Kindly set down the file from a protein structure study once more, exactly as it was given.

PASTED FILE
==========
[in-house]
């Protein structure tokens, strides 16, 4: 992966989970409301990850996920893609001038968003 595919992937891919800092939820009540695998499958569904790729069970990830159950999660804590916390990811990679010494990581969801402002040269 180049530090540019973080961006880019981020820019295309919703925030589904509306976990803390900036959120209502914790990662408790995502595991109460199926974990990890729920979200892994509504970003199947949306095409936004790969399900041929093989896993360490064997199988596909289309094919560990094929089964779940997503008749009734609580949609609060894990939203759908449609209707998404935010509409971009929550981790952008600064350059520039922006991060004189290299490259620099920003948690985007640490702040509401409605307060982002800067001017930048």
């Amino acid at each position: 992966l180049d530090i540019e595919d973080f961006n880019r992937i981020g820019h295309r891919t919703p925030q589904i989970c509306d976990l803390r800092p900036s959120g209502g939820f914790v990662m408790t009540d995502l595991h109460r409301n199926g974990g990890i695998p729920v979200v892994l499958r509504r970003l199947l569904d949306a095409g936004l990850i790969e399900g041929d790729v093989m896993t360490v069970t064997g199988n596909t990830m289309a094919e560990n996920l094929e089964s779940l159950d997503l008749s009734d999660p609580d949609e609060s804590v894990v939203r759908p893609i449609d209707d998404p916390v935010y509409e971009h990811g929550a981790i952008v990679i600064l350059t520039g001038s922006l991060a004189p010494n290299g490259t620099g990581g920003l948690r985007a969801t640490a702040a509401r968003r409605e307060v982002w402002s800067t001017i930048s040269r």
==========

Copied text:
[in-house]
């Protein structure tokens, strides 16, 4: 992966989970409301990850996920893609001038968003 595919992937891919800092939820009540695998499958569904790729069970990830159950999660804590916390990811990679010494990581969801402002040269 180049530090540019973080961006880019981020820019295309919703925030589904509306976990803390900036959120209502914790990662408790995502595991109460199926974990990890729920979200892994509504970003199947949306095409936004790969399900041929093989896993360490064997199988596909289309094919560990094929089964779940997503008749009734609580949609609060894990939203759908449609209707998404935010509409971009929550981790952008600064350059520039922006991060004189290299490259620099920003948690985007640490702040509401409605307060982002800067001017930048």
């Amino acid at each position: 992966l180049d530090i540019e595919d973080f961006n880019r992937i981020g820019h295309r891919t919703p925030q589904i989970c509306d976990l803390r800092p900036s959120g209502g939820f914790v990662m408790t009540d995502l595991h109460r409301n199926g974990g990890i695998p729920v979200v892994l499958r509504r970003l199947l569904d949306a095409g936004l990850i790969e399900g041929d790729v093989m896993t360490v069970t064997g199988n596909t990830m289309a094919e560990n996920l094929e089964s779940l159950d997503l008749s009734d999660p609580d949609e609060s804590v894990v939203r759908p893609i449609d209707d998404p916390v935010y509409e971009h990811g929550a981790i952008v990679i600064l350059t520039g001038s922006l991060a004189p010494n290299g490259t620099g990581g920003l948690r985007a969801t640490a702040a509401r968003r409605e307060v982002w402002s800067t001017i930048s040269r």